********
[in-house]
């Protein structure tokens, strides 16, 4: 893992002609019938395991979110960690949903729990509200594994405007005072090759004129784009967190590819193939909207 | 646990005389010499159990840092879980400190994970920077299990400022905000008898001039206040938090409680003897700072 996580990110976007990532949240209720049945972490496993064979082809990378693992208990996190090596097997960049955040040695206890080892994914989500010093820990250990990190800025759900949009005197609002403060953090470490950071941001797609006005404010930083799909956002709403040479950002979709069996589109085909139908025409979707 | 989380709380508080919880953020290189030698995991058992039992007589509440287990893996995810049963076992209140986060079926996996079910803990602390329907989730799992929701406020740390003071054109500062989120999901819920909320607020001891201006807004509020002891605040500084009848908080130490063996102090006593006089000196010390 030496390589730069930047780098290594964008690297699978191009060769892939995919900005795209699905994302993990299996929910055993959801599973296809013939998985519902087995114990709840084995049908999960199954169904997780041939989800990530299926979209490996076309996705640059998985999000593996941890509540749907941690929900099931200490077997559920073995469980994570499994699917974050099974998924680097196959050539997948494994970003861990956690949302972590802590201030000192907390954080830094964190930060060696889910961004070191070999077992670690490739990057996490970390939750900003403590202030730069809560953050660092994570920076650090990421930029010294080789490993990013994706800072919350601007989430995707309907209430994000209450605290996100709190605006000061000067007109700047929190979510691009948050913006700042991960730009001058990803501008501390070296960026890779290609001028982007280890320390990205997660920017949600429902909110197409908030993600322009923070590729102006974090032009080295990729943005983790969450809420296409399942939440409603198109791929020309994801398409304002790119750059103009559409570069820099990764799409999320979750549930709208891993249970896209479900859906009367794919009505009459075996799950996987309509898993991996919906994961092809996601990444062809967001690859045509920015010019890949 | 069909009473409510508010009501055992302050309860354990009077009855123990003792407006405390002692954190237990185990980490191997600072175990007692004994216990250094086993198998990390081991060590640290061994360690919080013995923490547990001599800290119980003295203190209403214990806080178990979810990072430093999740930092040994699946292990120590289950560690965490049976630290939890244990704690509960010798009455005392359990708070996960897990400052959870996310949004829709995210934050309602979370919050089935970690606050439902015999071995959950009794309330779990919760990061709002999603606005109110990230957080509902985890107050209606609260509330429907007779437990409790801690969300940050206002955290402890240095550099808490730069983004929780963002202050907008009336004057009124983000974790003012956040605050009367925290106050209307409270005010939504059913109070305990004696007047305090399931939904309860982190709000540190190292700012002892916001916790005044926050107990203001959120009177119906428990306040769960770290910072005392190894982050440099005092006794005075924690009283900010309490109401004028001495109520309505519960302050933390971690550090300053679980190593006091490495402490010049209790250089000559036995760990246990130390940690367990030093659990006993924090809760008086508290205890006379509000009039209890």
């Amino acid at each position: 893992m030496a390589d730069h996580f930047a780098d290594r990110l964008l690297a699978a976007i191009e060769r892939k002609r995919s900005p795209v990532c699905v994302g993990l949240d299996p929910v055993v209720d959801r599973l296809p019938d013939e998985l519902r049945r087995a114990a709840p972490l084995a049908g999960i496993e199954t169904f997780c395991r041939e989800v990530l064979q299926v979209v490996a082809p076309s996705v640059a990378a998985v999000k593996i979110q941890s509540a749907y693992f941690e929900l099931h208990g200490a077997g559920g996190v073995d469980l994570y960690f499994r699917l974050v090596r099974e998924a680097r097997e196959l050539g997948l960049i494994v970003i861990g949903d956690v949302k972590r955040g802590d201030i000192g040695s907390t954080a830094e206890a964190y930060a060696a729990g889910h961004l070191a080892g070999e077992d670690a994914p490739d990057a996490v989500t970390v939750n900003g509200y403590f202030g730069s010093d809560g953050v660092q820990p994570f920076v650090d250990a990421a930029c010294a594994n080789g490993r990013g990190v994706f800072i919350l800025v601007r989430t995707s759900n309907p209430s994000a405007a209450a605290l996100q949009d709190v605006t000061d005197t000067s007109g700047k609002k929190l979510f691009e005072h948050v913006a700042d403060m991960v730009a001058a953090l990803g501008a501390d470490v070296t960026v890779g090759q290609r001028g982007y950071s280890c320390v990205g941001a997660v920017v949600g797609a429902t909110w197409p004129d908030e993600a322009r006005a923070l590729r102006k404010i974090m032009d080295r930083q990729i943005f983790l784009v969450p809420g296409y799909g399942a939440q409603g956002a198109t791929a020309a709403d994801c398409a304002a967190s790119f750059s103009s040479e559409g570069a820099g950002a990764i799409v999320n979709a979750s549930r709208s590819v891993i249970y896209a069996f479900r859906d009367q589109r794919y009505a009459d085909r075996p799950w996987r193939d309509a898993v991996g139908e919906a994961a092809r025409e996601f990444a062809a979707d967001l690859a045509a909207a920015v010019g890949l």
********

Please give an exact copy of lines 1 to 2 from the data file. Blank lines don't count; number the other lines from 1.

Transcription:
[in-house]
């Protein structure tokens, strides 16, 4: 893992002609019938395991979110960690949903729990509200594994405007005072090759004129784009967190590819193939909207 | 646990005389010499159990840092879980400190994970920077299990400022905000008898001039206040938090409680003897700072 996580990110976007990532949240209720049945972490496993064979082809990378693992208990996190090596097997960049955040040695206890080892994914989500010093820990250990990190800025759900949009005197609002403060953090470490950071941001797609006005404010930083799909956002709403040479950002979709069996589109085909139908025409979707 | 989380709380508080919880953020290189030698995991058992039992007589509440287990893996995810049963076992209140986060079926996996079910803990602390329907989730799992929701406020740390003071054109500062989120999901819920909320607020001891201006807004509020002891605040500084009848908080130490063996102090006593006089000196010390 030496390589730069930047780098290594964008690297699978191009060769892939995919900005795209699905994302993990299996929910055993959801599973296809013939998985519902087995114990709840084995049908999960199954169904997780041939989800990530299926979209490996076309996705640059998985999000593996941890509540749907941690929900099931200490077997559920073995469980994570499994699917974050099974998924680097196959050539997948494994970003861990956690949302972590802590201030000192907390954080830094964190930060060696889910961004070191070999077992670690490739990057996490970390939750900003403590202030730069809560953050660092994570920076650090990421930029010294080789490993990013994706800072919350601007989430995707309907209430994000209450605290996100709190605006000061000067007109700047929190979510691009948050913006700042991960730009001058990803501008501390070296960026890779290609001028982007280890320390990205997660920017949600429902909110197409908030993600322009923070590729102006974090032009080295990729943005983790969450809420296409399942939440409603198109791929020309994801398409304002790119750059103009559409570069820099990764799409999320979750549930709208891993249970896209479900859906009367794919009505009459075996799950996987309509898993991996919906994961092809996601990444062809967001690859045509920015010019890949 | 069909009473409510508010009501055992302050309860354990009077009855123990003792407006405390002692954190237990185990980490191997600072175990007692004994216990250094086993198998990390081991060590640290061994360690919080013995923490547990001599800290119980003295203190209403214990806080178990979810990072430093999740930092040994699946292990120590289950560690965490049976630290939890244990704690509960010798009455005392359990708070996960897990400052959870996310949004829709995210934050309602979370919050089935970690606050439902015999071995959950009794309330779990919760990061709002999603606005109110990230957080509902985890107050209606609260509330429907007779437990409790801690969300940050206002955290402890240095550099808490730069983004929780963002202050907008009336004057009124983000974790003012956040605050009367925290106050209307409270005010939504059913109070305990004696007047305090399931939904309860982190709000540190190292700012002892916001916790005044926050107990203001959120009177119906428990306040769960770290910072005392190894982050440099005092006794005075924690009283900010309490109401004028001495109520309505519960302050933390971690550090300053679980190593006091490495402490010049209790250089000559036995760990246990130390940690367990030093659990006993924090809760008086508290205890006379509000009039209890």